Partie de Terre Ferme ou sont Guiane et Caribane, augmentée et corrigée suivant les dernières relations.
16 x 21.5 in (40.64 x 54.61 cm)
1 : 3900000
This is N. Sanson's remarkable 1656 map of the northwestern parts of South America , Lake Parima (Parime), and the route to El Dorado. Cartographically this map is loosely based upon cartographic conventions established by De Laet, however, Sanson introduced some interesting new ideas, including some of the first fixed political borders in this region. The map covers fro Isla Margarita and the Orinoco Delta eastward as far as Tampico and southwards as far as the mouth of the Amazon River.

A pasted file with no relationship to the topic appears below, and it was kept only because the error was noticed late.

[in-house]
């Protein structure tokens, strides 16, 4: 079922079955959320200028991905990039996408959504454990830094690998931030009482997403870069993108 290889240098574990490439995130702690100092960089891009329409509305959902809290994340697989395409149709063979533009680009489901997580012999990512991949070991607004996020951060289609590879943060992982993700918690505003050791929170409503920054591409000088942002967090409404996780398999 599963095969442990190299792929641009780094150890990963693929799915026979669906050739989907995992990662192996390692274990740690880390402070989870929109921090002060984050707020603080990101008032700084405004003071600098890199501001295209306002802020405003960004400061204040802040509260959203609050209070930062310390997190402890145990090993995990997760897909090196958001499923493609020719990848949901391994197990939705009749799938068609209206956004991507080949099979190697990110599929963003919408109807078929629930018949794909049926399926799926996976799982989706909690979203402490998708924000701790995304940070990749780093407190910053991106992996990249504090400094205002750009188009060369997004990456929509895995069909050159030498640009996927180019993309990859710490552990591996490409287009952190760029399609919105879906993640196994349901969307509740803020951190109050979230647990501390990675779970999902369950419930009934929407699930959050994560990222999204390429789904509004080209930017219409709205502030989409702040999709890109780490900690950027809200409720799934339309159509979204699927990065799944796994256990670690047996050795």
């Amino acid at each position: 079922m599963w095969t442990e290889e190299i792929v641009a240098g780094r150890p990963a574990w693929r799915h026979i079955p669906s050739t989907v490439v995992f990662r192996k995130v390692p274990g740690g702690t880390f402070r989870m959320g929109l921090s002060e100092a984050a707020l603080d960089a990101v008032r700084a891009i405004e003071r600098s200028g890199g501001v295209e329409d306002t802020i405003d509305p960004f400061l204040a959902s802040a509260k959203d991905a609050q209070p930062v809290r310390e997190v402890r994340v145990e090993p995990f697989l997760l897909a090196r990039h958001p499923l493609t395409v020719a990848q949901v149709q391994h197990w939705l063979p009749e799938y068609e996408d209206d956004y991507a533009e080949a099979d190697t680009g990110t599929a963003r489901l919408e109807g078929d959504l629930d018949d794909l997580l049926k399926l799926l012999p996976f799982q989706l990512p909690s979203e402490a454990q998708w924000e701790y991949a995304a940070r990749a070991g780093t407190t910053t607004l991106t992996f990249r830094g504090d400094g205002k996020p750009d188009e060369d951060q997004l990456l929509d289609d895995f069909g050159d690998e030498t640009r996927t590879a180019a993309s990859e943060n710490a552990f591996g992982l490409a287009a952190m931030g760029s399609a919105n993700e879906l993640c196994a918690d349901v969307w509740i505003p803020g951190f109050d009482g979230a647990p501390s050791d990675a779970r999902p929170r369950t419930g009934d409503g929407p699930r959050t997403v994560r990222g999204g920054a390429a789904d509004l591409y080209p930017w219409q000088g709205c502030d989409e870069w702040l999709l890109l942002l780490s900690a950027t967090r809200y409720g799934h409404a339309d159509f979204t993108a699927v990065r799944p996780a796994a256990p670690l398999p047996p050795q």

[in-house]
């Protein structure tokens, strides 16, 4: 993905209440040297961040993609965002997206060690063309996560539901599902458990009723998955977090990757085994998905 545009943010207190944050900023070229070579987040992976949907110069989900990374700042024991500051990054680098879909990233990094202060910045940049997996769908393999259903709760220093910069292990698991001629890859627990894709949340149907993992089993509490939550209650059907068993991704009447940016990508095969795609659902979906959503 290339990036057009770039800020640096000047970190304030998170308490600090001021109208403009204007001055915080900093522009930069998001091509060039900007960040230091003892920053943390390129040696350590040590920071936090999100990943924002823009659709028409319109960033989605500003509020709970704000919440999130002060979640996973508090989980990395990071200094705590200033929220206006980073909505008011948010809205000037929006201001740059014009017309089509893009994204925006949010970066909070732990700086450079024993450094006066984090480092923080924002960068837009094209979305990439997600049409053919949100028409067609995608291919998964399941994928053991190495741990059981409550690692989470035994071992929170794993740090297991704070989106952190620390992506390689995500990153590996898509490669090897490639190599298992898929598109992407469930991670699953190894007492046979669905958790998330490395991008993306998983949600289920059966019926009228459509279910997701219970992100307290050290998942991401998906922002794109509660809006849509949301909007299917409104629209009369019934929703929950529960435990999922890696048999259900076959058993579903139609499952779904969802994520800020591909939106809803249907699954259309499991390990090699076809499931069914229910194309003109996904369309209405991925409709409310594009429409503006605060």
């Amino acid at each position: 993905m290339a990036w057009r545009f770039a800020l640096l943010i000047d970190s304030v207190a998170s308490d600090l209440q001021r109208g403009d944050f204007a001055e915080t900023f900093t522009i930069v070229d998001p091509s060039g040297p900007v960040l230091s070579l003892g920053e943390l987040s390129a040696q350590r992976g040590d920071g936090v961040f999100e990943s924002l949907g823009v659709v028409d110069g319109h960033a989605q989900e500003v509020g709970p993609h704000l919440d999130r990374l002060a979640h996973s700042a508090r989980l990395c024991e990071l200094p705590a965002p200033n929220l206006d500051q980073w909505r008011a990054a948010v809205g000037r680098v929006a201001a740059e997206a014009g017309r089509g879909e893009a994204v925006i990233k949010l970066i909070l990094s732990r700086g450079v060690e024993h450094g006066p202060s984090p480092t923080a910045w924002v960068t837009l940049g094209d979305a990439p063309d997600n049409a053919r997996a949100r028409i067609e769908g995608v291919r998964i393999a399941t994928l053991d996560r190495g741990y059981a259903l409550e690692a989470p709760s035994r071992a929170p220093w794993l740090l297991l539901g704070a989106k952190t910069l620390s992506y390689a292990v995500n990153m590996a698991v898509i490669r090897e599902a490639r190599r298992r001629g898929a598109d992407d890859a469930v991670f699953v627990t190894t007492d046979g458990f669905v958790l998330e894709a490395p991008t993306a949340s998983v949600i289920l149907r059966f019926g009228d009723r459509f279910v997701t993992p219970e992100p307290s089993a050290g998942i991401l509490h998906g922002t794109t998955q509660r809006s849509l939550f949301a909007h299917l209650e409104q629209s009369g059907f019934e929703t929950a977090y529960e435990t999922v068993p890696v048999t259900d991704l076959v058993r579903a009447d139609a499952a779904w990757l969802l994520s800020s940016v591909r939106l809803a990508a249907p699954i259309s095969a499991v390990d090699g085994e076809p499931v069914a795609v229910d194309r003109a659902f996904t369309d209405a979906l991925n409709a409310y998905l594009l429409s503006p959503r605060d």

This part of South America generated considerable European interest in the early 17th century following the publication of Sir Walter Raleigh's fascinating 'Discovery of the Large, Rich, and Beautiful EMPIRE Of GUIANA .' Raleigh's expedition traveled down the Orinoco River in search of the Kingdom of El Dorado. Today we know that El Dorado did not exist, but was rather an amalgam of very real tribal traditions and the European lust for gold. Nonetheless, in the 16th century, tales of El Dorado were common conversation along the port cities of the Spanish Main. Having explored a considerable distance down the Orinoco, Raleigh's expedition found itself mired in a remote tribal village at the onset of the rainy season. While waiting for an opportunity to return up the Orinoco, a trading delegation arrived. At this time the dominate trading empire in the Amazon were the Manoa, who, though based near modern day Manaus, pursued trade routes from the foothills of the Andes to the Amazon and Orinoco Deltas. While the rainy season prevented Raleigh from moving forward, for the Manoa it had the opposite effect, for it inundated the vast Parima flood plain creating a great inland sea, consequently opening an important trade connection between the Amazon and Orinoco Rivers. When the Manoa arrived, Raleigh and his men noticed that they had various golden trinkets for trade. This was apparently enough for Raleigh to deduce that they must indeed be from the hidden kingdom of El Dorado. When Raleigh asked where the traders came from, the locals, with no common language with which to engage Raleigh, could only explain that they traveled across a great water and were from Manoa. Raleigh's presumptuous narrative inspired many early cartographers to map this massive lake, with the city of El Dorado or Manoa on its shores, in the unexplored lands between the Orinoco and Amazon River basins.